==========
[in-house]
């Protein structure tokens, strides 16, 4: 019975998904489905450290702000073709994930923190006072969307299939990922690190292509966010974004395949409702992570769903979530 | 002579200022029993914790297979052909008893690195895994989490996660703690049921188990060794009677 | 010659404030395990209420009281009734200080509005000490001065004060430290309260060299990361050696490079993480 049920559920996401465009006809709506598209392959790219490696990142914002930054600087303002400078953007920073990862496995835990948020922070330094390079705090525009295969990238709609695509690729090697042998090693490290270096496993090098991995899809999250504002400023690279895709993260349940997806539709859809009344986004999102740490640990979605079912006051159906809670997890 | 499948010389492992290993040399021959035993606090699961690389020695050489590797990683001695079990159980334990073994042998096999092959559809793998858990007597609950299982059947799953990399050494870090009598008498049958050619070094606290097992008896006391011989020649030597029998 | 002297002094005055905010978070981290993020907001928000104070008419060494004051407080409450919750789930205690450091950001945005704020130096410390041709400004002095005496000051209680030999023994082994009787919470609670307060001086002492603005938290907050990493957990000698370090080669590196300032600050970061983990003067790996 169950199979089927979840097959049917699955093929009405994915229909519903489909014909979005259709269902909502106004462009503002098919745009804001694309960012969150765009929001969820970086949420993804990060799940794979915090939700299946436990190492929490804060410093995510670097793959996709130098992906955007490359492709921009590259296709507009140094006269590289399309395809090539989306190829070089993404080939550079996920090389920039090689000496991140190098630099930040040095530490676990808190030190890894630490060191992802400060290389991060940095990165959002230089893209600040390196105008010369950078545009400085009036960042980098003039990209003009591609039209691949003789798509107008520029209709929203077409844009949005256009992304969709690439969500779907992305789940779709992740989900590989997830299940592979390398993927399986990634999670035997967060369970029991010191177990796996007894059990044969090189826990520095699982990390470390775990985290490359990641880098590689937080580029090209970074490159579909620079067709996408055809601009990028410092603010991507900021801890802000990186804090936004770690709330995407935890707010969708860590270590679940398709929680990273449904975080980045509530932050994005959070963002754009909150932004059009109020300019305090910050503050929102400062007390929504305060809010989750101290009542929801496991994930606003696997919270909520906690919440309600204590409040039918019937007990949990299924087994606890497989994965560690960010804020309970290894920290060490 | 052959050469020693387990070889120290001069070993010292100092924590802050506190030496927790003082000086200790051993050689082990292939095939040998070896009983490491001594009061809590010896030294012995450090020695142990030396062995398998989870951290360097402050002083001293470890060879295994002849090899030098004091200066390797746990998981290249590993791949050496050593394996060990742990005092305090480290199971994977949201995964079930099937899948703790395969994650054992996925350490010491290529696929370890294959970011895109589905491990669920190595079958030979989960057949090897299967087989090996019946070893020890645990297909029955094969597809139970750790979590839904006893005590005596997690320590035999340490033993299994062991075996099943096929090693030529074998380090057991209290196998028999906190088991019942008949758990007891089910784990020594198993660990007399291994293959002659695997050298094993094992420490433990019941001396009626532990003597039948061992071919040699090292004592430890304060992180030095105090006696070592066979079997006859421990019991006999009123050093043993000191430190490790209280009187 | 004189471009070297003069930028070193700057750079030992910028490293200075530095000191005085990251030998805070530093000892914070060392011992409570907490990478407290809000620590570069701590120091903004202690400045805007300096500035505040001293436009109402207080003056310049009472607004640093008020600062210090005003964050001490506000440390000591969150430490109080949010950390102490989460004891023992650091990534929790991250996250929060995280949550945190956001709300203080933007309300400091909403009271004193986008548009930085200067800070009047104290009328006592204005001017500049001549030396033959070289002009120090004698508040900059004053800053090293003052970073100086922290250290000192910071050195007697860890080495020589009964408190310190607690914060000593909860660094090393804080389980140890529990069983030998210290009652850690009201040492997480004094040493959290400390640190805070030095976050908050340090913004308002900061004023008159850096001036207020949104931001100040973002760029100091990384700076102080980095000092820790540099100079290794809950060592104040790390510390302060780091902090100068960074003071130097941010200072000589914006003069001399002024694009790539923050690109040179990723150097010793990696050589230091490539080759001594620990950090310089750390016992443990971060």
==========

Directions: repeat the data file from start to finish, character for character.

[in-house]
């Protein structure tokens, strides 16, 4: 019975998904489905450290702000073709994930923190006072969307299939990922690190292509966010974004395949409702992570769903979530 | 002579200022029993914790297979052909008893690195895994989490996660703690049921188990060794009677 | 010659404030395990209420009281009734200080509005000490001065004060430290309260060299990361050696490079993480 049920559920996401465009006809709506598209392959790219490696990142914002930054600087303002400078953007920073990862496995835990948020922070330094390079705090525009295969990238709609695509690729090697042998090693490290270096496993090098991995899809999250504002400023690279895709993260349940997806539709859809009344986004999102740490640990979605079912006051159906809670997890 | 499948010389492992290993040399021959035993606090699961690389020695050489590797990683001695079990159980334990073994042998096999092959559809793998858990007597609950299982059947799953990399050494870090009598008498049958050619070094606290097992008896006391011989020649030597029998 | 002297002094005055905010978070981290993020907001928000104070008419060494004051407080409450919750789930205690450091950001945005704020130096410390041709400004002095005496000051209680030999023994082994009787919470609670307060001086002492603005938290907050990493957990000698370090080669590196300032600050970061983990003067790996 169950199979089927979840097959049917699955093929009405994915229909519903489909014909979005259709269902909502106004462009503002098919745009804001694309960012969150765009929001969820970086949420993804990060799940794979915090939700299946436990190492929490804060410093995510670097793959996709130098992906955007490359492709921009590259296709507009140094006269590289399309395809090539989306190829070089993404080939550079996920090389920039090689000496991140190098630099930040040095530490676990808190030190890894630490060191992802400060290389991060940095990165959002230089893209600040390196105008010369950078545009400085009036960042980098003039990209003009591609039209691949003789798509107008520029209709929203077409844009949005256009992304969709690439969500779907992305789940779709992740989900590989997830299940592979390398993927399986990634999670035997967060369970029991010191177990796996007894059990044969090189826990520095699982990390470390775990985290490359990641880098590689937080580029090209970074490159579909620079067709996408055809601009990028410092603010991507900021801890802000990186804090936004770690709330995407935890707010969708860590270590679940398709929680990273449904975080980045509530932050994005959070963002754009909150932004059009109020300019305090910050503050929102400062007390929504305060809010989750101290009542929801496991994930606003696997919270909520906690919440309600204590409040039918019937007990949990299924087994606890497989994965560690960010804020309970290894920290060490 | 052959050469020693387990070889120290001069070993010292100092924590802050506190030496927790003082000086200790051993050689082990292939095939040998070896009983490491001594009061809590010896030294012995450090020695142990030396062995398998989870951290360097402050002083001293470890060879295994002849090899030098004091200066390797746990998981290249590993791949050496050593394996060990742990005092305090480290199971994977949201995964079930099937899948703790395969994650054992996925350490010491290529696929370890294959970011895109589905491990669920190595079958030979989960057949090897299967087989090996019946070893020890645990297909029955094969597809139970750790979590839904006893005590005596997690320590035999340490033993299994062991075996099943096929090693030529074998380090057991209290196998028999906190088991019942008949758990007891089910784990020594198993660990007399291994293959002659695997050298094993094992420490433990019941001396009626532990003597039948061992071919040699090292004592430890304060992180030095105090006696070592066979079997006859421990019991006999009123050093043993000191430190490790209280009187 | 004189471009070297003069930028070193700057750079030992910028490293200075530095000191005085990251030998805070530093000892914070060392011992409570907490990478407290809000620590570069701590120091903004202690400045805007300096500035505040001293436009109402207080003056310049009472607004640093008020600062210090005003964050001490506000440390000591969150430490109080949010950390102490989460004891023992650091990534929790991250996250929060995280949550945190956001709300203080933007309300400091909403009271004193986008548009930085200067800070009047104290009328006592204005001017500049001549030396033959070289002009120090004698508040900059004053800053090293003052970073100086922290250290000192910071050195007697860890080495020589009964408190310190607690914060000593909860660094090393804080389980140890529990069983030998210290009652850690009201040492997480004094040493959290400390640190805070030095976050908050340090913004308002900061004023008159850096001036207020949104931001100040973002760029100091990384700076102080980095000092820790540099100079290794809950060592104040790390510390302060780091902090100068960074003071130097941010200072000589914006003069001399002024694009790539923050690109040179990723150097010793990696050589230091490539080759001594620990950090310089750390016992443990971060």